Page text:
Math Teaching PracticesArticles

8 Math Teaching Practices from NCTM: Part 2 – Implement Tasks that Promote Reasoning and Problem Solving

Leslie Nielsen
February 5, 2024

The second Effective Mathematics Teaching Practice is Implement Tasks that Promote Reasoning and Problem Solving. When I observe a classroom with this practice in mind, I am often struck by the art of teaching. The teacher seems to move gracefully, making decisions and responding, the students are highly engaged, leaning in and discussing, perhaps even arguing about the mathematics. It might almost look like the teacher’s job is easy, but the reality is that there is a great deal of planning and decision-making that happens before a lesson starts that exemplifies this practice. The teacher must choose a task with care, and plan how they will set the task up and keep it on track during the lesson.

Choosing a task for students that will further the goals I have for the lesson is an important first step. In Magma Math, I might navigate to the standard(s) that I’m working towards and select a problem in the spicey column. If I want my students to work effectively in small groups, I want to select a problem that is challenging enough that they need collaborators to help them solve it. I want to aim for a problem or small set of problems that are at least DOK 3, which also have multiple entry points and solution methods. I might even choose a task that doesn’t have “one right answer!”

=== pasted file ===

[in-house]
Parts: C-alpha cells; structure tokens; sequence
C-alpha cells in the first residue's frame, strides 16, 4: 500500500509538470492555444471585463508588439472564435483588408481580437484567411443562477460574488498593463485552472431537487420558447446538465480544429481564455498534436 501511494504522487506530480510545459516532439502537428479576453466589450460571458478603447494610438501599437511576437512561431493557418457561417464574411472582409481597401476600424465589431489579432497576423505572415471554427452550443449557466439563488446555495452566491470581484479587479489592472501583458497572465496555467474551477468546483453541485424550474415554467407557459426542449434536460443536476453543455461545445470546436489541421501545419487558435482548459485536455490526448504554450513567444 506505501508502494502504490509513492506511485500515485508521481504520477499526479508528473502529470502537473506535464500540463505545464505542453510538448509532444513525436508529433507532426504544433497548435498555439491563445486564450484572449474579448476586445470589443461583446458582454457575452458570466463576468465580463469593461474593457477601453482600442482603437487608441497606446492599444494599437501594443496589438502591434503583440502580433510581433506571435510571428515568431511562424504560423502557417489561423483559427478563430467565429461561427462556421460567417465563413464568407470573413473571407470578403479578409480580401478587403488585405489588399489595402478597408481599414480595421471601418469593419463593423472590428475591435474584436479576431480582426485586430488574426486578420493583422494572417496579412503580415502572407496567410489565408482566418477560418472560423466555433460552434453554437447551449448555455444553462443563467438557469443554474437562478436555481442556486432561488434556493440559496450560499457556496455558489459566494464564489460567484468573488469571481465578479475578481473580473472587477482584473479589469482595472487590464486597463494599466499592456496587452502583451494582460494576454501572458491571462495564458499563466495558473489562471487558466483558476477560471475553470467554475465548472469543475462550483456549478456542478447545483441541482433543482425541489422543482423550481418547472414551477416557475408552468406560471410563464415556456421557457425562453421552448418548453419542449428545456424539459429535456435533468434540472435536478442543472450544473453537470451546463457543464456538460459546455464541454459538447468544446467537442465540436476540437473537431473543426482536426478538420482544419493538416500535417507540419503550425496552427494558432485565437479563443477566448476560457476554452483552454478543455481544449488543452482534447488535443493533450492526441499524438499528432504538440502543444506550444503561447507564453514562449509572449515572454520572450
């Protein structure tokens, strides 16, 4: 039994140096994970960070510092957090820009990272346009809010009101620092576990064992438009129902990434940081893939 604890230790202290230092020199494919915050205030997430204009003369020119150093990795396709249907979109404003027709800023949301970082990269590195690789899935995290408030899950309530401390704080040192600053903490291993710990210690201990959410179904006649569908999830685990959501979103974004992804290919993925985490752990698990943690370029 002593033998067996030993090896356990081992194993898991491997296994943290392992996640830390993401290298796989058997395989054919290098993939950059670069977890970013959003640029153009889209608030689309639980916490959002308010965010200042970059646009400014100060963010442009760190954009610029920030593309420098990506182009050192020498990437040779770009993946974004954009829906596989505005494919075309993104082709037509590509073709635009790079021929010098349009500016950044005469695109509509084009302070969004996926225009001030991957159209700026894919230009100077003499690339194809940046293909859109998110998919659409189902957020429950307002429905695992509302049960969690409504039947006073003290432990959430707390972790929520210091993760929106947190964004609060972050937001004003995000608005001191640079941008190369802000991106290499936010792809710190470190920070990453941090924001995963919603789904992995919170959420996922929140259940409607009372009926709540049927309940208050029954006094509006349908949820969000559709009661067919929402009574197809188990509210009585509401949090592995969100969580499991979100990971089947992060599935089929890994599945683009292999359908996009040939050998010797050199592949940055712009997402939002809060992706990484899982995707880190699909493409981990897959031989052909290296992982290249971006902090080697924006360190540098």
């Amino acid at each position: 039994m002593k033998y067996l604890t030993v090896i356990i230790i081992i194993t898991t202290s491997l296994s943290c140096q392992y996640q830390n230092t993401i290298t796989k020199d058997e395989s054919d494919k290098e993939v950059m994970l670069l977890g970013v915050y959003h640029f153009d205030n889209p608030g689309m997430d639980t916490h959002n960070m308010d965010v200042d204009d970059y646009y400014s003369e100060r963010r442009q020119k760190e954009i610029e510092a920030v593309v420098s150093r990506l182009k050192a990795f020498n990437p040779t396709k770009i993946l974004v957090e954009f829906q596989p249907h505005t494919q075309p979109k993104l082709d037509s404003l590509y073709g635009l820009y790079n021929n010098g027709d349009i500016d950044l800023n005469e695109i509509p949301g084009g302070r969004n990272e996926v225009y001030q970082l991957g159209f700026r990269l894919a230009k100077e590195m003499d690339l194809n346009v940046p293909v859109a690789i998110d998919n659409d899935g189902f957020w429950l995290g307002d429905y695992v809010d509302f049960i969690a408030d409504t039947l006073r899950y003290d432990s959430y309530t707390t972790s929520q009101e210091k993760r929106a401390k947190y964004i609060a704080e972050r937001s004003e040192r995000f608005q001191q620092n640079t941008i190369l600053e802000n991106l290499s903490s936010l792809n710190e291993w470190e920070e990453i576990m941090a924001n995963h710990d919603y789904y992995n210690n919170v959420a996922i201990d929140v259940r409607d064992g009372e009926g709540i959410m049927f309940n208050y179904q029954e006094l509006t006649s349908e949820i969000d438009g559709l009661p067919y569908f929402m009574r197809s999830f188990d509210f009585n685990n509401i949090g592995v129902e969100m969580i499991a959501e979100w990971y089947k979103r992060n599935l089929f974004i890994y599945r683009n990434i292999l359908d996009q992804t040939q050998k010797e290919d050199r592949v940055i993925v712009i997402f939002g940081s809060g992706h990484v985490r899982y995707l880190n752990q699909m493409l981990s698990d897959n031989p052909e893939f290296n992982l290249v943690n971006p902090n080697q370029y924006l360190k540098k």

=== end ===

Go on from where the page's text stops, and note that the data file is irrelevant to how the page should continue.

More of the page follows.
A favorite problem of mine in Magma Math is the hummingbird problem because there are so many ways for students to access and solve it.


In their 1998 book, Margaret Smith and Mary Kay Stein wrote:

"Tasks that ask students to perform a memorized procedure in a routine manner lead to one type of opportunity for student thinking; tasks that require students to think conceptually and that stimulate students to make connections lead to a different set of opportunities for student thinking."  (Stein & Smith, 1998, p.269)

Smith and Stein went on to classify tasks into four levels of demand:

  • Low level - (memorization)
  • Lower level - (procedures without connection)
  • Higher level demands (procedures with connection)
  • Higher level demands (doing mathematics)